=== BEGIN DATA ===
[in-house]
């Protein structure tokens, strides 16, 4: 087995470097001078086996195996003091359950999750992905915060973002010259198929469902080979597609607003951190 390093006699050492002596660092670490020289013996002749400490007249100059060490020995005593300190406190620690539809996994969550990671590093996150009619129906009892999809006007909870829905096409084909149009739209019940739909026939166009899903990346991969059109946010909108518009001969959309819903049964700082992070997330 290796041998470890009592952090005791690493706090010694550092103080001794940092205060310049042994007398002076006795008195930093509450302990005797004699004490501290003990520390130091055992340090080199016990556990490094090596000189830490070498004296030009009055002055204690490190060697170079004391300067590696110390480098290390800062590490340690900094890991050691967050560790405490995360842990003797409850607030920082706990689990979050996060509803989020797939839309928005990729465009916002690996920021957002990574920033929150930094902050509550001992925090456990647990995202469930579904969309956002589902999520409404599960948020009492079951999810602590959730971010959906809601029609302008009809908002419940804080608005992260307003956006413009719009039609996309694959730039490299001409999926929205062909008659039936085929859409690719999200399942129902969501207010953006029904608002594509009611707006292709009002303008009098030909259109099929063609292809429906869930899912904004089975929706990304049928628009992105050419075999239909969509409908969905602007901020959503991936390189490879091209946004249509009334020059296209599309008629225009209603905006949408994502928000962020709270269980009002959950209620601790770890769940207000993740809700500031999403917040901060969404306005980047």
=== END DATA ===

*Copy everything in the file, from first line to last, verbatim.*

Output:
[in-house]
């Protein structure tokens, strides 16, 4: 087995470097001078086996195996003091359950999750992905915060973002010259198929469902080979597609607003951190 390093006699050492002596660092670490020289013996002749400490007249100059060490020995005593300190406190620690539809996994969550990671590093996150009619129906009892999809006007909870829905096409084909149009739209019940739909026939166009899903990346991969059109946010909108518009001969959309819903049964700082992070997330 290796041998470890009592952090005791690493706090010694550092103080001794940092205060310049042994007398002076006795008195930093509450302990005797004699004490501290003990520390130091055992340090080199016990556990490094090596000189830490070498004296030009009055002055204690490190060697170079004391300067590696110390480098290390800062590490340690900094890991050691967050560790405490995360842990003797409850607030920082706990689990979050996060509803989020797939839309928005990729465009916002690996920021957002990574920033929150930094902050509550001992925090456990647990995202469930579904969309956002589902999520409404599960948020009492079951999810602590959730971010959906809601029609302008009809908002419940804080608005992260307003956006413009719009039609996309694959730039490299001409999926929205062909008659039936085929859409690719999200399942129902969501207010953006029904608002594509009611707006292709009002303008009098030909259109099929063609292809429906869930899912904004089975929706990304049928628009992105050419075999239909969509409908969905602007901020959503991936390189490879091209946004249509009334020059296209599309008629225009209603905006949408994502928000962020709270269980009002959950209620601790770890769940207000993740809700500031999403917040901060969404306005980047």